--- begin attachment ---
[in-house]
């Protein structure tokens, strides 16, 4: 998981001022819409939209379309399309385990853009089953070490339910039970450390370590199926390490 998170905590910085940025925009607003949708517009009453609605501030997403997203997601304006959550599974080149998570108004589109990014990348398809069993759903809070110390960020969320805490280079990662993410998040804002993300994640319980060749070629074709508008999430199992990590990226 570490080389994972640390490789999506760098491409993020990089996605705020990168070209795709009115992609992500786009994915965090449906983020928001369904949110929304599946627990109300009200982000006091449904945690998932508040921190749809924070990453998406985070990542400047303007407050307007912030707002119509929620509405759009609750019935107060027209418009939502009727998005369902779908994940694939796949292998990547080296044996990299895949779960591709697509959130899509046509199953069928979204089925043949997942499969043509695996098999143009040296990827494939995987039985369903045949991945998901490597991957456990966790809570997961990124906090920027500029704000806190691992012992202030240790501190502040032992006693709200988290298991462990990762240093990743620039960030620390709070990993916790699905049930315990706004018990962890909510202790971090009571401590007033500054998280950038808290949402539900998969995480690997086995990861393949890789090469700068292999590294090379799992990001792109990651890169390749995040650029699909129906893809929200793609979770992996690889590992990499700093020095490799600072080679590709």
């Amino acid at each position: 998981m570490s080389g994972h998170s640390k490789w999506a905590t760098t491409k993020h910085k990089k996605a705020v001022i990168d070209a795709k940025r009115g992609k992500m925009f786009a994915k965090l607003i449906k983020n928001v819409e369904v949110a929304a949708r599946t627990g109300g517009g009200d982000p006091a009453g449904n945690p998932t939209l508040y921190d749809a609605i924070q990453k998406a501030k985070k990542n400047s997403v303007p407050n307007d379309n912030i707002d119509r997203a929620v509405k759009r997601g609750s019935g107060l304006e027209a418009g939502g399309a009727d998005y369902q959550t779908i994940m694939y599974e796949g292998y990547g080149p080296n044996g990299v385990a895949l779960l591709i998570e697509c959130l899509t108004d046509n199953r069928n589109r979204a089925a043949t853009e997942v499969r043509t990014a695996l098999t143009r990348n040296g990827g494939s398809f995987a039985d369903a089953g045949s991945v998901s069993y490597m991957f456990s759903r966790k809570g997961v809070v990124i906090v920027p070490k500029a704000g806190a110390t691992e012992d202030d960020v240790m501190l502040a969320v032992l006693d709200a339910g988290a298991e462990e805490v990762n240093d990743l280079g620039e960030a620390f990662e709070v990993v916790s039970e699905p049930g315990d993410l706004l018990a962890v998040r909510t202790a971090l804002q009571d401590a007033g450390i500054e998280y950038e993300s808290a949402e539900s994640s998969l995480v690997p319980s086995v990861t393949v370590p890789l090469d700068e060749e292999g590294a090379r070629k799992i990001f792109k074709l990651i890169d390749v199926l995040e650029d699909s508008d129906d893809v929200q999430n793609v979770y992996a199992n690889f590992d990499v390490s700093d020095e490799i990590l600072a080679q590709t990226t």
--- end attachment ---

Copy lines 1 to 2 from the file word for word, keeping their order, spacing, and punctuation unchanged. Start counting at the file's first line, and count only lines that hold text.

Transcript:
[in-house]
């Protein structure tokens, strides 16, 4: 998981001022819409939209379309399309385990853009089953070490339910039970450390370590199926390490 998170905590910085940025925009607003949708517009009453609605501030997403997203997601304006959550599974080149998570108004589109990014990348398809069993759903809070110390960020969320805490280079990662993410998040804002993300994640319980060749070629074709508008999430199992990590990226 570490080389994972640390490789999506760098491409993020990089996605705020990168070209795709009115992609992500786009994915965090449906983020928001369904949110929304599946627990109300009200982000006091449904945690998932508040921190749809924070990453998406985070990542400047303007407050307007912030707002119509929620509405759009609750019935107060027209418009939502009727998005369902779908994940694939796949292998990547080296044996990299895949779960591709697509959130899509046509199953069928979204089925043949997942499969043509695996098999143009040296990827494939995987039985369903045949991945998901490597991957456990966790809570997961990124906090920027500029704000806190691992012992202030240790501190502040032992006693709200988290298991462990990762240093990743620039960030620390709070990993916790699905049930315990706004018990962890909510202790971090009571401590007033500054998280950038808290949402539900998969995480690997086995990861393949890789090469700068292999590294090379799992990001792109990651890169390749995040650029699909129906893809929200793609979770992996690889590992990499700093020095490799600072080679590709």